Kenya’s National Treasury has shifted the issuance of its mobile-based government bond program, known as M-Akiba, to the central bank, away from the Nairobi Securities Exchange and the Central Depository and Settlement Corporation.
This came after the failure of the initial personal loan due to poor timing, lack of understanding of the product, and poor customer support practices that resulted in a signature.
The latest policy change is aimed at reducing the performance of. revive the debt instrument launched in June 2017 to deepen the government bond market and promote financial inclusion.
“We want M-Akiba to be led by our fiscal agent, which is really our intention is. We want you to be the main emitter of this instrument. The Central Bank of Kenya (CBK) has better infrastructure, better capabilities, and fits well in the context of financial inclusion, which the bank also supports, ”Haron Sirima, Treasury’s director of public debt, told The EastAfrican last week in an interview.
“We haven’t given up, but we’ve learned a number of lessons. CBK would be the most appropriate place to speak as the main issuer of government bonds, ”he added.
Under the original agreement, the Central Depository and Settlement Corporation ( CDSC) was hired to act as the issuing and paying agent for M-Akiba on behalf of the government, while the NSE was responsible for facilitating online trading of the bonds through their systems and supporting customer service through a helpline.
“M-Akiba was issued by NSE and CDSC on a pilot basis. Given the positive feedback we received from this instrument, we thought it most appropriate to issue it from the CBK, ”said Sirma.
The Treasury Department pays CBK 1.5 percent, or up to 3 billion Ksh ($ 27.27). Millions) in fees for every amount of debt borrowed from the domestic market through Treasury bills and bonds. When the bond was launched, the goal was for the Ksh 1 billion ($ 9.09 million) on offer to be sold out. It even enabled a green shoe option to expand to Ksh 3.8 billion ($ 34.54 million).
Although the M -Akiba platform registered, only 5,988 bought the bonds. Ksh 247.75 million (USD 2.25 million) total, less than a quarter of the offer.
“The goal of this debt instrument is to deepen financial inclusion. So you don’t look at success in terms of the amount of money you raise, but in terms of coverage or the number of people who have subscribed to the instrument, “said Sirma.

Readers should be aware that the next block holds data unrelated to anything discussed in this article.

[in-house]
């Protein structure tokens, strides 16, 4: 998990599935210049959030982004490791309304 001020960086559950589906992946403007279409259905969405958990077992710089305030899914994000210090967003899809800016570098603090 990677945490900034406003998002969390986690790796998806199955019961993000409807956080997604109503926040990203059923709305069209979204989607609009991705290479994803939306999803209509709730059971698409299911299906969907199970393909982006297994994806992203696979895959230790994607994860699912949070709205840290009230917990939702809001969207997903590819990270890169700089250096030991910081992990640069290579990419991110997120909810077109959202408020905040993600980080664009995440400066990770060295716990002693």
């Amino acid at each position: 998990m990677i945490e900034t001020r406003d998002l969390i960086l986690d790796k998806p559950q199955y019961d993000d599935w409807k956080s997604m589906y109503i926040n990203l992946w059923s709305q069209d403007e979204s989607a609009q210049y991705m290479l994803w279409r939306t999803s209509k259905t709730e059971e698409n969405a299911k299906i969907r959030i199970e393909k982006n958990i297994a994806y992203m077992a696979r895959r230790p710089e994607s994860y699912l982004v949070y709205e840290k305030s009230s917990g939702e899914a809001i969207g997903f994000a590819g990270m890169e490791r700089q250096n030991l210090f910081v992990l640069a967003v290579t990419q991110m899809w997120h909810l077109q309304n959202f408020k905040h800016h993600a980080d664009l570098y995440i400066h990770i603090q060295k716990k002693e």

More Kenyans are likely to participate in government bonds by investing a minimum of Ksh 3,000 ($ 27), which is significantly less than the Ksh 50,000 ($ 454.54) required to invest in other Treasury bills and bonds.
The Cost of buying and selling a government bond on the secondary market on a phone is estimated at 0.335% of the transaction value, excluding the mobile money transfer fees for loading or withdrawing money from the mobile wallet.
In comparison , the cost of trading the conventional government bond is 0.0384 percent of the transaction value. This is made up of broker commission (0.024 percent), CDSC bond levy (0.002 percent), capital market supervisory bond levy (0.0015 percent), investor compensation fund bond levy (0.004 percent), NSE bond levy (0.0035 percent) and VAT on brokerage commission (0.00336%).
At the regional level, the Dar es Salaam Stock Exchange is trying to entrust the Ministry of Finance and Planning with the development of micro-savings products.
2019 Uganda announced that the Cabinet has approved the trading of government bonds over cell phones in order to stimulate citizens’ savings and investment and stimulate economic growth.
Kenya’s National Treasury has decided to postpone the issuance of its mobile-based government bond program popularly known as M. -Akiba known to the Central Bank, apart from the Nairobi Securities Exchange (NSE) and the Central Depository and Settlement Corporation (CDSC).
This is after the initial flop, This was mainly triggered by poor timing, poor product understanding and poor customer care practices, which led to a massive signing of the first retail bond.
The East African learned that the most recent change in course affected the performance of the June 2017 with a. We want M-Akiba to be led by our Fiscal Agent (CBK), which is really our intention. We want you to be the main emitter of this instrument. CBK has better infrastructure, better capabilities, and fits well into the financial inclusion context, which the bank supports, ”said Haron Sirima, a director in charge of public debt management at National Treasury The EastAfrican, in an interview last week.